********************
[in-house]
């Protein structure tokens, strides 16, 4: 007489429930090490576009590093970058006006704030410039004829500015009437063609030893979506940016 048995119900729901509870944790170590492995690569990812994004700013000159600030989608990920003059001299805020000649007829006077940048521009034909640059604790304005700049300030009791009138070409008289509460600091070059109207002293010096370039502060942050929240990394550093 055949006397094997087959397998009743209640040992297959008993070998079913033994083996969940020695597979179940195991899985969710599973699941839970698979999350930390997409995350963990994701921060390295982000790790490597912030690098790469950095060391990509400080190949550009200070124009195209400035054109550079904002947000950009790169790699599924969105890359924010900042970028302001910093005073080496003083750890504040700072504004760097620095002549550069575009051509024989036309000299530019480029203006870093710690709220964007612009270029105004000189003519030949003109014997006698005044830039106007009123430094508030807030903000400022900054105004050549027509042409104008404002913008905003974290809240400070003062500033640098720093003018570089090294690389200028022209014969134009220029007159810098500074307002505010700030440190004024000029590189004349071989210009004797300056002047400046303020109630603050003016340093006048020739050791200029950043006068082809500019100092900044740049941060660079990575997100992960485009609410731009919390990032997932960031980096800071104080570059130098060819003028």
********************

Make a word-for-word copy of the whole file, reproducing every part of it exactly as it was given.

[in-house]
């Protein structure tokens, strides 16, 4: 007489429930090490576009590093970058006006704030410039004829500015009437063609030893979506940016 048995119900729901509870944790170590492995690569990812994004700013000159600030989608990920003059001299805020000649007829006077940048521009034909640059604790304005700049300030009791009138070409008289509460600091070059109207002293010096370039502060942050929240990394550093 055949006397094997087959397998009743209640040992297959008993070998079913033994083996969940020695597979179940195991899985969710599973699941839970698979999350930390997409995350963990994701921060390295982000790790490597912030690098790469950095060391990509400080190949550009200070124009195209400035054109550079904002947000950009790169790699599924969105890359924010900042970028302001910093005073080496003083750890504040700072504004760097620095002549550069575009051509024989036309000299530019480029203006870093710690709220964007612009270029105004000189003519030949003109014997006698005044830039106007009123430094508030807030903000400022900054105004050549027509042409104008404002913008905003974290809240400070003062500033640098720093003018570089090294690389200028022209014969134009220029007159810098500074307002505010700030440190004024000029590189004349071989210009004797300056002047400046303020109630603050003016340093006048020739050791200029950043006068082809500019100092900044740049941060660079990575997100992960485009609410731009919390990032997932960031980096800071104080570059130098060819003028």